RADIO / Hunt for a Birt-free zone

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A SMALL man appeared in a tattered vest, pushing something. The heat-haze gave his outline a shimmering sparkle that hardened into the unmistakable form of a supermarket trolley, full of plastic bags. Two dogs on leads trotted amiably beside it while huge lorries threw up clouds of dust as they swerved past. He proved to be a jolly Frenchman on an 8,000km stroll through the East. Whatever else Simon Dring expected to encounter on the road to Damascus, it was nothing like this long-distance bag-person, but the fact that he was a godsend was blindingly obvious.

Radio 4 has packed its bags and headed for the outback. Every few minutes, it seems, somebody is on about travelling (could this be something to do with hunting for a Birt-free zone?) Dring has gone further than most, and fared better. In On the Road Again (R4) he is reliving his teens, following the road to Kathmandu along the hippy trail. On Thursday he reached the halfway point, having seen the sun rise in the desert outside Aqaba. There's a valley there called Wadi Rum, which runs between vast, red, striated rocks. Its magnificence silenced T E Lawrence, but a girl called Kate was voluble. She'd sat on the top and looked at the world and seen absolutely nobody. 'You remember how big the world is,' she said, 'and that's a really comforting feeling.'

Dring didn't mention the Camel Corps post in the Wadi which is labelled Rum Police

Station, but some of his fellow- travellers were odd enough to belong there. In among the super-fit Lycra-clad Germans on mountain bikes was a couple of self- confessed wrinklies up from Ramsgate on a motorbike, and an Irish pair who got everything wrong. They were useless at barter, they hadn't got the right visas and when they hitched a ride on a pilgrim bus, it proved to be smuggling; happily the contraband substances were not deadly narcotics, but dangerously illegal prayer-mats.

The Irish were visited at home by another traveller, Robin Neillands. In Walking through Ireland (R4), he showed how easy it is to do this kind of thing badly. Managing to avoid every real Irishman in the place, he talked to tiresome tourist-trappers whose only aim was to advertise their wretched heritage-centres. The best moment was his description of climbing over a fence into a bog. He sank as if descending in a lift and was only halted when his rucksack hit the surface.

Not to be outdone, Radio 3 went travelling with early tourists. In Before Thomas Cook we heard of the hard time Pastor Moritz had when he left Germany in the 1780s. Pelted with oranges at the Haymarket, unable to find a decent cup of coffee anywhere and reviled for his dirty shirt,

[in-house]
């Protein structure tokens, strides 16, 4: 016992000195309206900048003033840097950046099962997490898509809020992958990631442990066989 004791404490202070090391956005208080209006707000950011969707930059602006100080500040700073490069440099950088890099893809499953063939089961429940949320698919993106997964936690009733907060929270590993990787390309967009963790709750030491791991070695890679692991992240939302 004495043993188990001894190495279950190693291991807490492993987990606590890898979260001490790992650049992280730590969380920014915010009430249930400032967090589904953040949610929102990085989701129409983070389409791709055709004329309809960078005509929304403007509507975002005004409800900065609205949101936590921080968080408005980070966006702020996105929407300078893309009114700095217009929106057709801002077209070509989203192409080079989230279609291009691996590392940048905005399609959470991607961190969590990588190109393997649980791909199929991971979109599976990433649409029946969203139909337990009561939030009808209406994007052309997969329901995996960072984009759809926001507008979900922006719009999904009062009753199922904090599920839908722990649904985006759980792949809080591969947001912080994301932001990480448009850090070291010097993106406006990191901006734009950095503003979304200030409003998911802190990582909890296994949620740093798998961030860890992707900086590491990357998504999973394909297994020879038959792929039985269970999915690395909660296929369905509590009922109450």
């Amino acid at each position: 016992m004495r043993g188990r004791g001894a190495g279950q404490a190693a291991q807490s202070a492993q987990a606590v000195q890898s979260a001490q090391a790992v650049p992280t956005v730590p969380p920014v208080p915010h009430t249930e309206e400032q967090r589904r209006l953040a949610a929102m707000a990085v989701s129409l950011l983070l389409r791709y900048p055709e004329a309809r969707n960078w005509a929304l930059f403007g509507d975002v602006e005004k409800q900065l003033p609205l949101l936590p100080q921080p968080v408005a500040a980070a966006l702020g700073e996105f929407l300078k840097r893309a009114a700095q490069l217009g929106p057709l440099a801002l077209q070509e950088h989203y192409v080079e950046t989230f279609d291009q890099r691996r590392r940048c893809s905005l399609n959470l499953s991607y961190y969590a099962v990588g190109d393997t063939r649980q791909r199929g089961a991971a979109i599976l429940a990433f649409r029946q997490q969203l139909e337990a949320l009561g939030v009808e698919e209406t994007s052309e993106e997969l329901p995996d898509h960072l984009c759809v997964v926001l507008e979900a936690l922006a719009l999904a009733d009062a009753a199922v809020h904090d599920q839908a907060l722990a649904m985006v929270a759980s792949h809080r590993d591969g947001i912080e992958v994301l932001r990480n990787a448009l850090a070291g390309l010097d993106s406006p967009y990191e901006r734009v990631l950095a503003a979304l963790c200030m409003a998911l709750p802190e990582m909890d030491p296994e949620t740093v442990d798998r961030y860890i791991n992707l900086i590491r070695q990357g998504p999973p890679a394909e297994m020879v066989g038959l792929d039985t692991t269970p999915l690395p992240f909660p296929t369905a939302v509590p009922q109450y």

this enthusiastic anglophile still marvelled at all he saw. He became most rhapsodic over a cave in the Peak District, perhaps not grasping that it was known locally as the Devil's Arse.

The best traveller went to China. In The Great River (R4) on Friday, the estimable Philip Short gave a picture of Shanghai in which every detail mattered, from the futuristic new Volkswagen factory to the joy of a brilliant bargain. He sought out Gung Yi, the Yehudi Menuhin of China, a virtuoso of the most difficult classical Chinese instrument, the gu-chin, a type of psalmody or lute. During the Cultural Revolution, this man had picked up a gu-chin for pounds 30 which proved to date from the time of Kubla Khan. He had recognised its voice, he said.

Melvyn Bragg is also away and the mice playing in his spot are having a lovely time. Emma Freud and Richard Coles started the week with Live Wires (R4), a magazine programme that dared to ask disaster-prone Dylan Winter to interview the unluckiest man in Britain. When they finally sorted out the ensuing muddle, they asked the Yehudi Menuhin of the recorder to join in. Dr Carl Dolmetsch, recorder in one hand, phone in the other, showed that the time-signal pips have recently descended to B flat, which offended his perfect pitch. This delightful man suggested raising the tone. If the pips went out at A440, all musicians would be able to tune their instruments to them, everywhere. Now that would be a real world service.